The structure of the Earth
The Earths Tectonic plates
At the centre of the Earth there is the core surrounded by a large mass of molten rock called the mantle. At the surface there is a thin crust 'floating' on the mantle below. There are two main types of crust - oceanic crust which is denser and about 5km thick and continental crust which is lighter but about 30km thick.
The Earth's crust is not one continuous layer but is made up of seven large tectonic plates and many smaller ones. The Earth's crust is unstable because the plates are moving in response to rising hot currents called convectional currents within the mantle. The movement of the plates has greatest impact at the plate boundaries, where two tectonic plates meet. The centres of the plates, away from the boundaries, tend to be stable.
The movement of the tectonic plates- compressional
Compressional plate boundaries
Plates that move together form a compressional (destructive) plate boundary. For example, the Nazca plate is made of Oceanic crust which is denser than the continental crust of the South American plate. The Nazca plate is forced to sink below into the mantle where it melts 700km below the surface in the subduction zone. Energy builds up in the subduction zone - at certain times this may be released as an earthquake. The molten rock called magma may rise upwards, causing volcanic eruptions and leading to the creation of composite volcanoes (cone). The lighter continental crust stays at the surface but becomes crumpled into fold mountains. The Andes are the fold mountains that have formed along the west coast of South America.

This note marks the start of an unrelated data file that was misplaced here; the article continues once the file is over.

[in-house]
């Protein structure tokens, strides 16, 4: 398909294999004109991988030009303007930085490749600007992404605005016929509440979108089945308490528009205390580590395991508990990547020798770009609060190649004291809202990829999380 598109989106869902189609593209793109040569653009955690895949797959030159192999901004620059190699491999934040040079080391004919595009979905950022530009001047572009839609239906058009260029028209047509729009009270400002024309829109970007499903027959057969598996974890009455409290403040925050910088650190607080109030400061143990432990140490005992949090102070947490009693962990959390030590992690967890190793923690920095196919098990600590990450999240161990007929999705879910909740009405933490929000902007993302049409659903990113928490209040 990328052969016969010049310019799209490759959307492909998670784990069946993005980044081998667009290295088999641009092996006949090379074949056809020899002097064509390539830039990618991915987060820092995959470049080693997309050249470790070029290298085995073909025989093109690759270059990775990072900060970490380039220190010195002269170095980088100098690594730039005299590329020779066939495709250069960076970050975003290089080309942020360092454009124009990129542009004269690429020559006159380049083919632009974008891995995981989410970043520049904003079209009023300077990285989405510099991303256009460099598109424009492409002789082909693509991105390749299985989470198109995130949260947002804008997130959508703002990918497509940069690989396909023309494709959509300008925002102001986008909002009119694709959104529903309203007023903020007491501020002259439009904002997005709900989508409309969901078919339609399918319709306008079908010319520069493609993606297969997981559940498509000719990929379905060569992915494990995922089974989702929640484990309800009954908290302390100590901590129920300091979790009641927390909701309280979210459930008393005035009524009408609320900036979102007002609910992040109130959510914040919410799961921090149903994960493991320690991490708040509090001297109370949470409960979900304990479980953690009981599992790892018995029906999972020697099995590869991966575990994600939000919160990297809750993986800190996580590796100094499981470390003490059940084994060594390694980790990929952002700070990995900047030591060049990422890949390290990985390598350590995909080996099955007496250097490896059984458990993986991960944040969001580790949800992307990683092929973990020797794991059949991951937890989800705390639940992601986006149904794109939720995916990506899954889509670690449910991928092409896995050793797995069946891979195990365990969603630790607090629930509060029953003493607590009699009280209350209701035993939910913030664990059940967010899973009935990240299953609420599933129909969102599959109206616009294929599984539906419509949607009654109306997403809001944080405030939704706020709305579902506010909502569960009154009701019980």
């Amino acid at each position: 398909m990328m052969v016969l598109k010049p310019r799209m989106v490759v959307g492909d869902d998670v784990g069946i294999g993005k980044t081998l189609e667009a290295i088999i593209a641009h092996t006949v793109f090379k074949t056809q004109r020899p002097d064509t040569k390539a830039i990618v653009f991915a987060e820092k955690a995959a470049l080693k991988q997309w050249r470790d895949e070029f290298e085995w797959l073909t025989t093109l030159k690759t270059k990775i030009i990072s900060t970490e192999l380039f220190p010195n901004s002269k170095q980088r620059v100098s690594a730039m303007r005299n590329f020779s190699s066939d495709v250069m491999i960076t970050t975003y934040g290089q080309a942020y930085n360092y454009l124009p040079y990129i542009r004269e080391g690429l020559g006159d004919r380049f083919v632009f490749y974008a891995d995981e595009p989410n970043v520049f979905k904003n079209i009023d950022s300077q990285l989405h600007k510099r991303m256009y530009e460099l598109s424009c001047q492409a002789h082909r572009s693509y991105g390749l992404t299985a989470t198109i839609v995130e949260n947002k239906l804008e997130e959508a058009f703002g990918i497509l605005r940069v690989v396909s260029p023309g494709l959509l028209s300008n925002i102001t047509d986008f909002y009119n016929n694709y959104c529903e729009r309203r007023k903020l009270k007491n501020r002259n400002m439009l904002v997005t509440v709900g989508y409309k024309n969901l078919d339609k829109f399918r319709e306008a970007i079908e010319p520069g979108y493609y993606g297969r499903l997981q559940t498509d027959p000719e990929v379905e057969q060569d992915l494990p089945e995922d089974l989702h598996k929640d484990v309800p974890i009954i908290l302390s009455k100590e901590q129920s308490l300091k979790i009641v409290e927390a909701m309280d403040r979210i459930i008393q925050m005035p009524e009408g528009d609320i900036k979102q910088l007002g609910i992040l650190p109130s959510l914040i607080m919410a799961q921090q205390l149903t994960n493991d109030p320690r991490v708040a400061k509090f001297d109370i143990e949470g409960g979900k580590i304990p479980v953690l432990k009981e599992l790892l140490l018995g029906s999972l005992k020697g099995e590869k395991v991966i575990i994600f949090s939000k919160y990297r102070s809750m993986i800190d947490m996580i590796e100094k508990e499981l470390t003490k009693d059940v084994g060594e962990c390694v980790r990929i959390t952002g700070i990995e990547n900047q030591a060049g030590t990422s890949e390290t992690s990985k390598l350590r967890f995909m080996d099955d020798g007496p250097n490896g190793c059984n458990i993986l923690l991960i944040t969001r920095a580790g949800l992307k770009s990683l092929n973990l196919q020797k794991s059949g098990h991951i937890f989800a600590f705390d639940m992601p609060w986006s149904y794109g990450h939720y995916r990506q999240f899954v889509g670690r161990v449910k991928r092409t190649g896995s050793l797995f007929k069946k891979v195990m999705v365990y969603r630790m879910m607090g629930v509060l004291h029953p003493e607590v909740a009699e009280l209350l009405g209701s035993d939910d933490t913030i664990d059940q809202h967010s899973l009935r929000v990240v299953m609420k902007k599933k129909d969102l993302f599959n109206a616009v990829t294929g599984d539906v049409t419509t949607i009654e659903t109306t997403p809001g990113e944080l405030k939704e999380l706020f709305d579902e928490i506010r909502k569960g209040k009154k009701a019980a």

The movement of the tectonic plates- tensional pla
Tensional plate boundaries
Some plates, like the North American and the Eurasian plates, are moving in opposite directions, away from eachother. This is called a tensional (constructive) plate boundary. This type of movement mostly happens under the oceans. As the plates move apart the gap is filled by magma rising up from the mantle below. This rising magma creates shield volcanoes which, if they become high enough, form volcanic islands, such as Iceland and the Hawaiin Islands. The edges of the plates also buckle to form ridges like the Mid-Atlantic Ridge.
The movement of the tectonic plates - Passive plat
At the San Adreas fault in California, the North American plate and the Pacific plate are sliding past each other. They are moving in the same direction but the North American plate is moving slightly faster. Pressure builds up along the fault until one plate jerks past the other causing an earthquake. The movement also causes the land to become ridged and crumpled, this type of plate boundary is known as a passive (conservative) boundary.